Every year, a number of hikers set their sights on trudging the woodland highway from one end to the other; some do it for the experience, while others set out to raise awareness for a cause. A Connecticut man began the journey on March 19th with the hope of inspiring others to find strength as they navigate the trail of addiction recovery, VPR reports.
Phil Valentine is no stranger to the journey of recovery; it's a path that he has been on since he put down cocaine and alcohol 27 years ago. Valentine is the executive director of the Connecticut Community for Addiction Recovery (CCAR). Those in recovery are no strangers to ups and downs even when living a life free from mind altering substances; obstacles can arise at any moment that can test your recovery, requiring strength and perseverance. Valentine began the AT 5 years to the day after he was first diagnosed with stage four tongue cancer, according to the article.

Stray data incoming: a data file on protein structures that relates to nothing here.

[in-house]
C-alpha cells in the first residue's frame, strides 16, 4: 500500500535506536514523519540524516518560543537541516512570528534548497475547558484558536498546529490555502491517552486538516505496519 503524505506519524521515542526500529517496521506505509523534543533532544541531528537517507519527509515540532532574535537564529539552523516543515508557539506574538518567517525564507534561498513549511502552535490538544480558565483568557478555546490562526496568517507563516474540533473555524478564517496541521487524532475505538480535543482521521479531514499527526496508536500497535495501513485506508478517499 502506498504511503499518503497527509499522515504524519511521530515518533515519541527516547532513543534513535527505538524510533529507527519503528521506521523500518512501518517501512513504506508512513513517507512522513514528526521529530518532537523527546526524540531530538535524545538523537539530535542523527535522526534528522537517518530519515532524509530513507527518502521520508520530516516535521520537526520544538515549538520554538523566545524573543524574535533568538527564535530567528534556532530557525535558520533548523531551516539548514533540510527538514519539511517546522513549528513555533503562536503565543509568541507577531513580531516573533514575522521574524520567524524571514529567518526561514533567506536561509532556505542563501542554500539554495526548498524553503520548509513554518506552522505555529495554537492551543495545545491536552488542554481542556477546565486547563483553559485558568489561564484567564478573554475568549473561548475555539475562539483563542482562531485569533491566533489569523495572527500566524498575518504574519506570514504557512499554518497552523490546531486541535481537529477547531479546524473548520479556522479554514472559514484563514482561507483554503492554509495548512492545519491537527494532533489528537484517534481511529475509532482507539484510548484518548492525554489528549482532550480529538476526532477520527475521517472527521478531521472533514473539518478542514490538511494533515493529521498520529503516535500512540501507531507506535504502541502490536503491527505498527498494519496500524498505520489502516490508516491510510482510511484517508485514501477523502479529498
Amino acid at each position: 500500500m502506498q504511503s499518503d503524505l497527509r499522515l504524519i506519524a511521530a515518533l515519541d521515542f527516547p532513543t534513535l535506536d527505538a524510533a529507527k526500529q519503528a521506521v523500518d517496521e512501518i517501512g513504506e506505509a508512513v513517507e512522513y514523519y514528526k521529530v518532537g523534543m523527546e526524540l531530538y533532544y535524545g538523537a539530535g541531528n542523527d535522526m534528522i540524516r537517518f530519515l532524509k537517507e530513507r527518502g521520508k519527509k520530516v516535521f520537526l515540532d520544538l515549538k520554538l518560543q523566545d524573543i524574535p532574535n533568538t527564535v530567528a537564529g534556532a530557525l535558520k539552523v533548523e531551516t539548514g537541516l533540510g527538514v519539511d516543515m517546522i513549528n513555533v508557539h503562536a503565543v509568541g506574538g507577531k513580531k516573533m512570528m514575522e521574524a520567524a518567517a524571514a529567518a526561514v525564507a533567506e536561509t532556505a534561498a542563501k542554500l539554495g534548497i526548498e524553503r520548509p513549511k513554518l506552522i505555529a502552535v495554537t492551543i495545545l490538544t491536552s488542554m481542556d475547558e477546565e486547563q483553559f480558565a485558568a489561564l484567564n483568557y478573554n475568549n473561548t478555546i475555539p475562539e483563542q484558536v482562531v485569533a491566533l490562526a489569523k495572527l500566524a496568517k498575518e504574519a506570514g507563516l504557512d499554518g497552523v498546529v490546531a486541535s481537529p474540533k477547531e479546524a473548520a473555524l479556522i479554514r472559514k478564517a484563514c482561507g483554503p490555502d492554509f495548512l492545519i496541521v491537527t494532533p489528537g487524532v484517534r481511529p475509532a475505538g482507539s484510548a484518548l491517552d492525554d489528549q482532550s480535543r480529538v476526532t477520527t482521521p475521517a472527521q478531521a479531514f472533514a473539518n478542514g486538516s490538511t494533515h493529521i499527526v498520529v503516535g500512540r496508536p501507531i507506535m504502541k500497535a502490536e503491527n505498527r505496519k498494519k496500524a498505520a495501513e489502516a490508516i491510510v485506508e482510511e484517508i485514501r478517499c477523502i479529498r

As of August 18th, Valentine has hiked 1747.1 miles and has lost 50 pounds and no longer requires blood pressure or cholesterol medications, with 444 miles between him and Mount Katahdin. The idea of walking the entire trail came to Valentine while he was still being treated for cancer.
“It was really a calling, as I was healing from the treatment from cancer, to walk the Appalachian Trail, and my first response was, ‘The whole thing?’ And it was. 'Yes,’” recalls Valentine.
His journey is just as much about living healthy as it about being strong in recovery; two ways of being that are not mutually exclusive.